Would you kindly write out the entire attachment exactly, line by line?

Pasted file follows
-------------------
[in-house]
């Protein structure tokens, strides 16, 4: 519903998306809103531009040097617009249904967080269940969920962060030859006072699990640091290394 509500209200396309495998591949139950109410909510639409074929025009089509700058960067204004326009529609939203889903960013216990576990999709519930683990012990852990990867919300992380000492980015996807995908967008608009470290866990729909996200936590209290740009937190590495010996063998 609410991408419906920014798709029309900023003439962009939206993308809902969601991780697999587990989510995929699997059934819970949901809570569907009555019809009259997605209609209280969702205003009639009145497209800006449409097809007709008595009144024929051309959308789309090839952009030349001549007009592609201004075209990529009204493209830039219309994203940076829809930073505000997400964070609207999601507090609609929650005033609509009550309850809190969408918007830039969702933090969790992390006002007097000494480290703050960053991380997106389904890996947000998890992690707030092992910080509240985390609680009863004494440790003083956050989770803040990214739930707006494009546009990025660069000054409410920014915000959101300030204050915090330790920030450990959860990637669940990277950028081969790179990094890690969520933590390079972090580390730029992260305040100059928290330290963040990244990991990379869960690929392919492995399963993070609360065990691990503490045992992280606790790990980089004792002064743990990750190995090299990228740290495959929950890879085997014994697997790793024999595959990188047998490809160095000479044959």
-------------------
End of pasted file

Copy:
[in-house]
């Protein structure tokens, strides 16, 4: 519903998306809103531009040097617009249904967080269940969920962060030859006072699990640091290394 509500209200396309495998591949139950109410909510639409074929025009089509700058960067204004326009529609939203889903960013216990576990999709519930683990012990852990990867919300992380000492980015996807995908967008608009470290866990729909996200936590209290740009937190590495010996063998 609410991408419906920014798709029309900023003439962009939206993308809902969601991780697999587990989510995929699997059934819970949901809570569907009555019809009259997605209609209280969702205003009639009145497209800006449409097809007709008595009144024929051309959308789309090839952009030349001549007009592609201004075209990529009204493209830039219309994203940076829809930073505000997400964070609207999601507090609609929650005033609509009550309850809190969408918007830039969702933090969790992390006002007097000494480290703050960053991380997106389904890996947000998890992690707030092992910080509240985390609680009863004494440790003083956050989770803040990214739930707006494009546009990025660069000054409410920014915000959101300030204050915090330790920030450990959860990637669940990277950028081969790179990094890690969520933590390079972090580390730029992260305040100059928290330290963040990244990991990379869960690929392919492995399963993070609360065990691990503490045992992280606790790990980089004792002064743990990750190995090299990228740290495959929950890879085997014994697997790793024999595959990188047998490809160095000479044959």